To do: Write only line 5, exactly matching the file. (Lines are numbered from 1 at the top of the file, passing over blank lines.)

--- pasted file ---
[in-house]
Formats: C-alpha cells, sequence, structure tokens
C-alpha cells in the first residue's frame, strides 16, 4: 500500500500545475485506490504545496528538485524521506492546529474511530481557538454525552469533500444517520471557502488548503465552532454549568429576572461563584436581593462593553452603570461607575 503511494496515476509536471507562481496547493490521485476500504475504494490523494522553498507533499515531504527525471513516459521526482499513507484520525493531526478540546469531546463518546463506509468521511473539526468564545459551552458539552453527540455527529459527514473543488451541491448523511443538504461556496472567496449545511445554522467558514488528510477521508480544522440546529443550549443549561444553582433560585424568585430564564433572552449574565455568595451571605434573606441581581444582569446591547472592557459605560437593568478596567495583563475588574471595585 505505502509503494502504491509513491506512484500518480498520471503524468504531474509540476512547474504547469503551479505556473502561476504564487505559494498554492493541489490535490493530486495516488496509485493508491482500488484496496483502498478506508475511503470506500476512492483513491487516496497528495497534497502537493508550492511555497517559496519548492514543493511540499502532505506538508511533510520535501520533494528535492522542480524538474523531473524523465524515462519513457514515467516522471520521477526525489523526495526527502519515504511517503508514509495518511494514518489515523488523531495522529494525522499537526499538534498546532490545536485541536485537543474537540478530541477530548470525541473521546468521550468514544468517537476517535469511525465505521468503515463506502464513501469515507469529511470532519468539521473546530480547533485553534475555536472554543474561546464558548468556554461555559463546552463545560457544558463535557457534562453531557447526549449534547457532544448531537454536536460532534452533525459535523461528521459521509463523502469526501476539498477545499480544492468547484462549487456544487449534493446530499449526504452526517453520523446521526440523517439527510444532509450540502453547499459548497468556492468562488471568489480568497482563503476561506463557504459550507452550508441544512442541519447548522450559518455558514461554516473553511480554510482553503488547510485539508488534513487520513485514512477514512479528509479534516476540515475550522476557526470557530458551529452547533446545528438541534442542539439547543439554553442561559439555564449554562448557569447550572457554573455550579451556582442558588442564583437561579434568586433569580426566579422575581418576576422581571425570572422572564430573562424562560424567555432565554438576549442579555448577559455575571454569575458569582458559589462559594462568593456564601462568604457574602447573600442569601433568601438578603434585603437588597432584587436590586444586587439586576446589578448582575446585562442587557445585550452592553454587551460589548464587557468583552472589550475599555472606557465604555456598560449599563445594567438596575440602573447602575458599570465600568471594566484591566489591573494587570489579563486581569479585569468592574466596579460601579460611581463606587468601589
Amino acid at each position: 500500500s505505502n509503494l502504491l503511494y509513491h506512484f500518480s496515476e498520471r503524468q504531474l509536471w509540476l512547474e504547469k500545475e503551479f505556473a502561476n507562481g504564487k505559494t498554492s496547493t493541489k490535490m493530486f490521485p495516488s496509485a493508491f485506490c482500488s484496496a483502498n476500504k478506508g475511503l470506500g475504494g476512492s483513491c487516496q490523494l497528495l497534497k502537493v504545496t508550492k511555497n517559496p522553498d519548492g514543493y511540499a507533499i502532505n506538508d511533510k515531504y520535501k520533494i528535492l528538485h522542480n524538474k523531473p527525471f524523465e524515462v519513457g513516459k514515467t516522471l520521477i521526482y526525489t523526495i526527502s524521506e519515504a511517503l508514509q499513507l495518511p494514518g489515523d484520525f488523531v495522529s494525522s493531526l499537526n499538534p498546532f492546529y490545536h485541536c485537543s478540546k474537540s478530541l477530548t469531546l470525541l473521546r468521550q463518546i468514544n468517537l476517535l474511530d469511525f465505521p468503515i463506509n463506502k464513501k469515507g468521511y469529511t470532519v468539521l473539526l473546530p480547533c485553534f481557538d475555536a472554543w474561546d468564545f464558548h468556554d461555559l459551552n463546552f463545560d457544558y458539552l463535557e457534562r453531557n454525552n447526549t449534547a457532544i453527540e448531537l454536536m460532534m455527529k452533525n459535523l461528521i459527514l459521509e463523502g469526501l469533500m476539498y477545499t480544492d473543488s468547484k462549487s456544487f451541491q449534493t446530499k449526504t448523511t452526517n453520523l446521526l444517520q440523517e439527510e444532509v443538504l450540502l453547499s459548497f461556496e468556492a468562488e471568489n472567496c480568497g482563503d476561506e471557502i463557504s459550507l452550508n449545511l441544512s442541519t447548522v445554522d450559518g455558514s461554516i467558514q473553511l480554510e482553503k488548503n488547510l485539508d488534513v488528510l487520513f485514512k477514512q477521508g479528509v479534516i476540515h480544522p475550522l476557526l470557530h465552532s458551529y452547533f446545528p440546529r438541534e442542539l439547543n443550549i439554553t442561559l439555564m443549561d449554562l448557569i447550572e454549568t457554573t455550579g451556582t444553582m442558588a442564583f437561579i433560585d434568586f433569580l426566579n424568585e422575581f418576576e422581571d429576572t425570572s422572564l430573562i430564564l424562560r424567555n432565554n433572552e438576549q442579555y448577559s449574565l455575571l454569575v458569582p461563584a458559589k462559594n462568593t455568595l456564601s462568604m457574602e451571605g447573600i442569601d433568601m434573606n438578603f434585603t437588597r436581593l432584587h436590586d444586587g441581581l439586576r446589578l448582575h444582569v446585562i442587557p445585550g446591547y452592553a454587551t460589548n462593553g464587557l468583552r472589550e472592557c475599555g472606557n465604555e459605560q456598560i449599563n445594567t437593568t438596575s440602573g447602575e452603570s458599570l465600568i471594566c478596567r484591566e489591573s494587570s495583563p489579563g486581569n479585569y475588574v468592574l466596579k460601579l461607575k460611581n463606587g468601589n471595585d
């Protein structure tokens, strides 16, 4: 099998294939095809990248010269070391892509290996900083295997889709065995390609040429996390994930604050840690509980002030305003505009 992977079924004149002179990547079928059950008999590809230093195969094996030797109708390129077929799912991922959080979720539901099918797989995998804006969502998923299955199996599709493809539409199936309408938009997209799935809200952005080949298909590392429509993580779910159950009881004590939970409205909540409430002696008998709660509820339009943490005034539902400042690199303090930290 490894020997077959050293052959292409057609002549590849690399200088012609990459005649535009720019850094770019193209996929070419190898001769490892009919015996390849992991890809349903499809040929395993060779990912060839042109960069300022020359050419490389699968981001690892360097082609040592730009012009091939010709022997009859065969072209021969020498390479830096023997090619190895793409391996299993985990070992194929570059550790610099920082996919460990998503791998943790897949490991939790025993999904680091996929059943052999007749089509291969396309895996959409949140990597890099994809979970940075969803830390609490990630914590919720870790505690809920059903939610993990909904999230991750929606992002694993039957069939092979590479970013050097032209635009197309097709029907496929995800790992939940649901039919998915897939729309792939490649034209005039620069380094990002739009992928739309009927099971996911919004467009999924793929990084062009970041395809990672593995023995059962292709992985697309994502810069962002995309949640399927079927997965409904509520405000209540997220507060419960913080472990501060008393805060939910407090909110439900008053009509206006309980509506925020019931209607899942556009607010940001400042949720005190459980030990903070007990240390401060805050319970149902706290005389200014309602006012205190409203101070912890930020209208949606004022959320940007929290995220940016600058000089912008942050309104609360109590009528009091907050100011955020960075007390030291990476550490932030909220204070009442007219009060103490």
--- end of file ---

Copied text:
């Protein structure tokens, strides 16, 4: 099998294939095809990248010269070391892509290996900083295997889709065995390609040429996390994930604050840690509980002030305003505009 992977079924004149002179990547079928059950008999590809230093195969094996030797109708390129077929799912991922959080979720539901099918797989995998804006969502998923299955199996599709493809539409199936309408938009997209799935809200952005080949298909590392429509993580779910159950009881004590939970409205909540409430002696008998709660509820339009943490005034539902400042690199303090930290 490894020997077959050293052959292409057609002549590849690399200088012609990459005649535009720019850094770019193209996929070419190898001769490892009919015996390849992991890809349903499809040929395993060779990912060839042109960069300022020359050419490389699968981001690892360097082609040592730009012009091939010709022997009859065969072209021969020498390479830096023997090619190895793409391996299993985990070992194929570059550790610099920082996919460990998503791998943790897949490991939790025993999904680091996929059943052999007749089509291969396309895996959409949140990597890099994809979970940075969803830390609490990630914590919720870790505690809920059903939610993990909904999230991750929606992002694993039957069939092979590479970013050097032209635009197309097709029907496929995800790992939940649901039919998915897939729309792939490649034209005039620069380094990002739009992928739309009927099971996911919004467009999924793929990084062009970041395809990672593995023995059962292709992985697309994502810069962002995309949640399927079927997965409904509520405000209540997220507060419960913080472990501060008393805060939910407090909110439900008053009509206006309980509506925020019931209607899942556009607010940001400042949720005190459980030990903070007990240390401060805050319970149902706290005389200014309602006012205190409203101070912890930020209208949606004022959320940007929290995220940016600058000089912008942050309104609360109590009528009091907050100011955020960075007390030291990476550490932030909220204070009442007219009060103490």